- Foam, Spray Polyurethane Foam (SPF)
- Basic Asphalt (25 year)
- Architectural Asphalt Shingle (30 year)
- Fiberglass Shingle
- Corrugated Metal Sheet
- Premium Asphalt Shingle (50 year)
- Built Up Roof (BUR) or Tar and Gravel
- Metal Shingle
- Stone Coated Metal Shingle
- Wood Shingle
- Shake Shingle
- Metal Seam
- Copper or Zinc
Not every roof can use these materials. For instance, on flat roofs, you might go with SPF or BUR, but these materials would not be ideal for sloped roofs. You would typically find BUR and SPF on commercial and urban multi-units. All of the others you find on sloped roofs. I have never seen a tar covered sloped roof.
Each method has distinctive installation procedures, and costs vary significantly by geographic location. Chimneys, dormers and other features of the roof design that require fitting of the material to the roof complicate installation and drive up costs. Higher grade shingles cost more (although the difference in cost might not be as high as you think), and even the underlayment varies based on what kinds of shingles are used.
The jargon used by most contractors is unfamiliar to consumers. Consumers think of everything in terms of cost per square foot ($/SQFT). Contractors use the term “squares” for their calculations where one “square” is ten feet by ten feet or 100 SQFT. This simplifies ordering because the materials are organized on pallets, accounts for waste (unused material) and for any mistakes. I had my own roof upgraded nine years ago and I still have a stack of shingles in the shed.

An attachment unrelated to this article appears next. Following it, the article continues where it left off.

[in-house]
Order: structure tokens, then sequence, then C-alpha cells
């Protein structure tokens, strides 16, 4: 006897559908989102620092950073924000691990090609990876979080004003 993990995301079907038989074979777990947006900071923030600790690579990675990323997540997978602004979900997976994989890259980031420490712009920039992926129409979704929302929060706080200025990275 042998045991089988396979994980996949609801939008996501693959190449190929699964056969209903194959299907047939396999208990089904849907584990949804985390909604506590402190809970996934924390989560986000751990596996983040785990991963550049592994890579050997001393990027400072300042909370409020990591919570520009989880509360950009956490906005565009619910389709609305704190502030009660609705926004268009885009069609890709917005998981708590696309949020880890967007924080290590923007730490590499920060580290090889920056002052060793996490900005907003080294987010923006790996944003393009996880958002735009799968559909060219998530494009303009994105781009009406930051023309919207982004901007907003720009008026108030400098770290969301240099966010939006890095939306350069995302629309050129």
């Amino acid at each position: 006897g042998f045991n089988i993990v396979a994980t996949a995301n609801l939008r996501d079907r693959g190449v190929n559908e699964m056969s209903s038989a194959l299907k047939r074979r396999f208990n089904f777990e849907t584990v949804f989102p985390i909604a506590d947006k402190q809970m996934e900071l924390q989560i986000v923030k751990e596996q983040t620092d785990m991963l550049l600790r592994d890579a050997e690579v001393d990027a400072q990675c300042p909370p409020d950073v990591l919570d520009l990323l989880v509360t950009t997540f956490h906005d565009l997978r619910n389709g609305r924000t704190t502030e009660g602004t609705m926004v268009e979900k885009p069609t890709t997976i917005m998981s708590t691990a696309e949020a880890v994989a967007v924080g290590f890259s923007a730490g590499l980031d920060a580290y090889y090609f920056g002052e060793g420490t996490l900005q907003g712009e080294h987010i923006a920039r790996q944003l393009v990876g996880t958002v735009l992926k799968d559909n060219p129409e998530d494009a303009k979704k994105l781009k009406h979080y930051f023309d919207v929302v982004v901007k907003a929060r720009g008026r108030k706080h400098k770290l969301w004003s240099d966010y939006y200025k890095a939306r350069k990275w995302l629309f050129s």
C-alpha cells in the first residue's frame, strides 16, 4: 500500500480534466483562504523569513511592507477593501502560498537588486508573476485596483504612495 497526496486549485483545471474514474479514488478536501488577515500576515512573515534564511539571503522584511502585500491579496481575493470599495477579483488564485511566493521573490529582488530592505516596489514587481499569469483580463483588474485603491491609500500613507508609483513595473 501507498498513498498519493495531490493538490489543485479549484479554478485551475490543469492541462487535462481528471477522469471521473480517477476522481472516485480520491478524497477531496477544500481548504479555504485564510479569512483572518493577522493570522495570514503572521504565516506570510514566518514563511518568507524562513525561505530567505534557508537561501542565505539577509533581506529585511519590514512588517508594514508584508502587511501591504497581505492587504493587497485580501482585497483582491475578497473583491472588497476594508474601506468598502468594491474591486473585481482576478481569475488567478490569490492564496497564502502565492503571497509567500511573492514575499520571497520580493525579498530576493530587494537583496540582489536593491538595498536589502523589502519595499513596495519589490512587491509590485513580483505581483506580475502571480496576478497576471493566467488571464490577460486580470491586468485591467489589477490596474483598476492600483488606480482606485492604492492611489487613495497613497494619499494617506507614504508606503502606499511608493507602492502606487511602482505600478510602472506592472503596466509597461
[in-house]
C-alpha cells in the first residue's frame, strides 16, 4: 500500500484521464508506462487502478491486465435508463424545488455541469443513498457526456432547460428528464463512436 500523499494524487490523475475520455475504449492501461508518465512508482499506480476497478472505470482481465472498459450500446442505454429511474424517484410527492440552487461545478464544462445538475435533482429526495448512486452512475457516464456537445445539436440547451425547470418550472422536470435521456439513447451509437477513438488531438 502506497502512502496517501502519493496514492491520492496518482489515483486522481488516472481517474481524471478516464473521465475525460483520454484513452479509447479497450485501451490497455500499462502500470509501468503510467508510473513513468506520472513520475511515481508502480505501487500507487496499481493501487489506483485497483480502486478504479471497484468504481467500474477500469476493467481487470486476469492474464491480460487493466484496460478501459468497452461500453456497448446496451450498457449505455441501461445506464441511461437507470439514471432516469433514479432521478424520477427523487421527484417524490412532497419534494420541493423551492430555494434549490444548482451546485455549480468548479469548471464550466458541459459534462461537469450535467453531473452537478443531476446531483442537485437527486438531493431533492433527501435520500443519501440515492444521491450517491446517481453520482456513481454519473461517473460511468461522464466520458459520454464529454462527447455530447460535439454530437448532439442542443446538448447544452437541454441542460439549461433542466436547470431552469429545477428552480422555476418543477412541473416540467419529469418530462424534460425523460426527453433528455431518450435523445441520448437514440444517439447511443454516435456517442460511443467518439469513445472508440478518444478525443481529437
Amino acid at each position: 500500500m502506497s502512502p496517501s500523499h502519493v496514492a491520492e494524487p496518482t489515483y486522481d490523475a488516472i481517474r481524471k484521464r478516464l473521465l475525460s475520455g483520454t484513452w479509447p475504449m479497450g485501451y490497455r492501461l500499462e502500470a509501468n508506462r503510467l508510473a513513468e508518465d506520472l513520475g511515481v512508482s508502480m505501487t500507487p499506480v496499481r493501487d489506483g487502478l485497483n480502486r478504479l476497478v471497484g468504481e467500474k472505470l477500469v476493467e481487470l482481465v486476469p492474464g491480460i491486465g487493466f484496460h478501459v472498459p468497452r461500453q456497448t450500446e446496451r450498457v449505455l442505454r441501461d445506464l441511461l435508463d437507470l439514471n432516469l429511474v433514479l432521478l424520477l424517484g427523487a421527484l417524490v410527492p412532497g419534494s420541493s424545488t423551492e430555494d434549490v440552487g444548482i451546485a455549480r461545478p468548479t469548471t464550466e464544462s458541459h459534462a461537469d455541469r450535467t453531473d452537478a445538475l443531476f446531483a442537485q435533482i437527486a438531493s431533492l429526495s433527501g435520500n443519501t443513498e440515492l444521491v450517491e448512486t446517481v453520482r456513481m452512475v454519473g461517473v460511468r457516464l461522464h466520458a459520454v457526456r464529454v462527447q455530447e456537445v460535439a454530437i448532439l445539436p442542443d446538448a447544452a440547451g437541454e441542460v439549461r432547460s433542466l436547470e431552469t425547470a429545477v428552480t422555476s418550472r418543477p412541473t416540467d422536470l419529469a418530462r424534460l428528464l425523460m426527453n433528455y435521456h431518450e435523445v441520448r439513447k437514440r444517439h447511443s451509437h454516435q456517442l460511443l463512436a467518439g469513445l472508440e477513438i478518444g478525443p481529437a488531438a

The chart above presents the relative cost differences between different roofing materials. Please use this chart knowing that I have accounted for a typical installation that included removing and disposing of the current roof, all material, labor and incidental costs. There are also regional variations that are difficult to capture, which is another reason these are relative costs. These costs are expressed as “squares”, the common unit that will be used in this series.
The red line on the chart signifies what could be called ultra-high end roofing. This line will become important in later posts, especially when talking about the Tesla SolarCity roofs. Here are a couple of interesting things to notice when looking at total installed cost. From left to right:
- Although the Fiberglass Shingle material cost is less expensive than 30 Year Asphalt, the final installed costs are very close.
- Shake Shingle and Wood Shingles are nearly identical in material cost, but Shake Shingles take more time to install because they are irregularly shaped.
- Copper and Zinc material costs vary all of the time, so they were very difficult to normalize
It is important to consider the entire roof when looking at the economics of solar, especially when considering new approaches such as the Tesla SolarCity roof. You don’t attach anything to a Tesla roof, because the roof is the solar collector. When we get to the economics part of this series, we will evaluate the cost of the roof so that we are comparing apples to apples.
The next post will address the technologies behind solar energy collection. The science has improved greatly over the last couple of years. I found the subject matter interesting, but I am an engineer.